Synopsis by Bruce Eder
For more than 25 years, Gertrude Berg was one of the most prominent women in American broadcast media and popular culture, as the creator, writer, producer, and star of The Goldbergs, first on radio (where it was originally known as The Rise of the Goldbergs) and then on television. Berg -- who was best-known to the public in the identity of her character Molly Goldberg -- occupied a unique niche in the fabric of American life, and throughout the 1930s, she and Eleanor Roosevelt, the wife of the president, competed annually in polls for the title of most prominent woman in America. Berg was even called "The First Lady of Radio" at a time when radio was king. Later on, in the television era, she invented the family sitcom as we came to know it, and did battle against the Red Scare and the blacklist. Director Aviva Kempner's documentary gives an intimate and detailed a look at the life of Berg, who died in 1966 virtually forgotten by the executives of the industry that she helped build. In the process, she and the other participants, and their widows and children, as well as admirers such as United States Supreme Court Justice Ruth Bader Ginsburg, explain how this woman, an articulate and intelligent first-generation Jewish American with little formal background in writing and no knowledge of the media, rose to such success in just a few years -- and why she was forgotten and swept aside almost as quickly at the other end of her career. Participants and interviewees, in addition to Justice Ginsberg, include producer/writer Norman Lear, actor Edward Asner, and writer/producer Gary David Goldberg.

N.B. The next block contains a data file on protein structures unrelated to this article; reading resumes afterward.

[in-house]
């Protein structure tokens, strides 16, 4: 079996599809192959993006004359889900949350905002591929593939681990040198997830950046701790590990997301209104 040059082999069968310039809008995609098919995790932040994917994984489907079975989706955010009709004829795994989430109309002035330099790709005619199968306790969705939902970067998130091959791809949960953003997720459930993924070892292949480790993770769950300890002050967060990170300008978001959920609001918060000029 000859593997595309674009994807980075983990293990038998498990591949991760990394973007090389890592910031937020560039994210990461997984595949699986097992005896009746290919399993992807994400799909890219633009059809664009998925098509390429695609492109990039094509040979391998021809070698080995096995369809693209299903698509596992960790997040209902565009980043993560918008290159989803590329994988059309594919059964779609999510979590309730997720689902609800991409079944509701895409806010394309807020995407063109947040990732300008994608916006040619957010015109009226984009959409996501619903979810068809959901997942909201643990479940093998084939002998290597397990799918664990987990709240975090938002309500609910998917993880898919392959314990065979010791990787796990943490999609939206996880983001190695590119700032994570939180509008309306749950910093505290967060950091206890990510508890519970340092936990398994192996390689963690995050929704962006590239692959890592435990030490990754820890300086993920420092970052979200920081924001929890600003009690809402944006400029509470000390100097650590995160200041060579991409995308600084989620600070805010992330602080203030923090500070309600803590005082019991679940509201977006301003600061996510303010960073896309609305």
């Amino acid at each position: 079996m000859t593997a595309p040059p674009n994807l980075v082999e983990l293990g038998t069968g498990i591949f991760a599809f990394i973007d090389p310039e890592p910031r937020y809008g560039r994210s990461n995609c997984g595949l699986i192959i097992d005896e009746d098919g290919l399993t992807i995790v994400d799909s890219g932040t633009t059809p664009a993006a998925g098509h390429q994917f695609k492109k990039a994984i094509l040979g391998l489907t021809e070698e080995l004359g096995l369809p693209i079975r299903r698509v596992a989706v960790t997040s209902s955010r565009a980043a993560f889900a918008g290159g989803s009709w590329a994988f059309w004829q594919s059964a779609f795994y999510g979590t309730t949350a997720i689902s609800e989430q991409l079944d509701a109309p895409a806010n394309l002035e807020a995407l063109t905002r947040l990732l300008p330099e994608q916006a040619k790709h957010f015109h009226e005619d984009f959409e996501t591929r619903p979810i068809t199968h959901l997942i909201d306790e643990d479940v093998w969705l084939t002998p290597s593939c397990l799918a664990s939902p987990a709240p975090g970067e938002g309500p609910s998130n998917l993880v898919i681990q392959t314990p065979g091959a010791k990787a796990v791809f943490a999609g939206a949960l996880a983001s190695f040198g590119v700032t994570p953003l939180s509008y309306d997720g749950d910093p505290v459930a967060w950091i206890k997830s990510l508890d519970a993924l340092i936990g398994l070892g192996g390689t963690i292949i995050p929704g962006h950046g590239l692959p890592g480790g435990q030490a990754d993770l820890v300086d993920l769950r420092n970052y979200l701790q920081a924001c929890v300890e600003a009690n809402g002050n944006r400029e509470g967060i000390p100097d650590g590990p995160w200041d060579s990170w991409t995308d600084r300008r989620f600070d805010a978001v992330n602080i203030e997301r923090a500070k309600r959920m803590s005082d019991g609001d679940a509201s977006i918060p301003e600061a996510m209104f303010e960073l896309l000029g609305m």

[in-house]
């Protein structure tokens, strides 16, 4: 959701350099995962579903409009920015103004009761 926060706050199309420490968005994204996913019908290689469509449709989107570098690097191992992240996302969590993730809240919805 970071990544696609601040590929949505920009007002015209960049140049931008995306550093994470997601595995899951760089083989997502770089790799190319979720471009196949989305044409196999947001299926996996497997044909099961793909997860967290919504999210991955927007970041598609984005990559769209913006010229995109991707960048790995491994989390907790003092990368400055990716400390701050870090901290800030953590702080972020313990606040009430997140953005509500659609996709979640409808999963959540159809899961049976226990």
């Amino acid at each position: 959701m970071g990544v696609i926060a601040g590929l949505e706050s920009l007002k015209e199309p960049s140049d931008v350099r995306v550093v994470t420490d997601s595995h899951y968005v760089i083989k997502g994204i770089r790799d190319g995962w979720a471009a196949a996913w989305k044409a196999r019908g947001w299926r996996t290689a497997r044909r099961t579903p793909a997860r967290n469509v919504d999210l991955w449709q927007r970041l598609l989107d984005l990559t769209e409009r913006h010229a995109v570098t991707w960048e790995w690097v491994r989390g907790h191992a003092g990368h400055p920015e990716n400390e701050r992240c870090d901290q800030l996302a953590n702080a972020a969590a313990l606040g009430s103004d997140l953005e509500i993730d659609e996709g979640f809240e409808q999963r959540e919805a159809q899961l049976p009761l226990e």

Jewish, radio, sitcom